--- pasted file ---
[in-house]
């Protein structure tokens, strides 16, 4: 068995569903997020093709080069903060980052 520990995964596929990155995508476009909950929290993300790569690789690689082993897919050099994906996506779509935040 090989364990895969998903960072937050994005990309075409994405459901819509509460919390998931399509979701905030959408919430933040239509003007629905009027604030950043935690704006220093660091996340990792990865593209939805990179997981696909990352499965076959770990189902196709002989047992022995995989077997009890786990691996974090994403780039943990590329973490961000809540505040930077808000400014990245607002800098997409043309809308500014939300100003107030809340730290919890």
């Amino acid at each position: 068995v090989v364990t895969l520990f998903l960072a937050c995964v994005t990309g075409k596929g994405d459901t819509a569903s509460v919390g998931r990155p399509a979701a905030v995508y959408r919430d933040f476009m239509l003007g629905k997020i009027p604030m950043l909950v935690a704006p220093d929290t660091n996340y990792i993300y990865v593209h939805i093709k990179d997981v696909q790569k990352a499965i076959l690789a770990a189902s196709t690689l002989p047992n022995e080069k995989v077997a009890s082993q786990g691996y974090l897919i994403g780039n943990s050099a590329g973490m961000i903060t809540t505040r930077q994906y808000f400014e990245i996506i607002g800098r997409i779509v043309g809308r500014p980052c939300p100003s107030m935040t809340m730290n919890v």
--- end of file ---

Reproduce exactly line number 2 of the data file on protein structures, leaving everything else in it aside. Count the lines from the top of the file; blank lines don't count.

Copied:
């Protein structure tokens, strides 16, 4: 068995569903997020093709080069903060980052 520990995964596929990155995508476009909950929290993300790569690789690689082993897919050099994906996506779509935040 090989364990895969998903960072937050994005990309075409994405459901819509509460919390998931399509979701905030959408919430933040239509003007629905009027604030950043935690704006220093660091996340990792990865593209939805990179997981696909990352499965076959770990189902196709002989047992022995995989077997009890786990691996974090994403780039943990590329973490961000809540505040930077808000400014990245607002800098997409043309809308500014939300100003107030809340730290919890």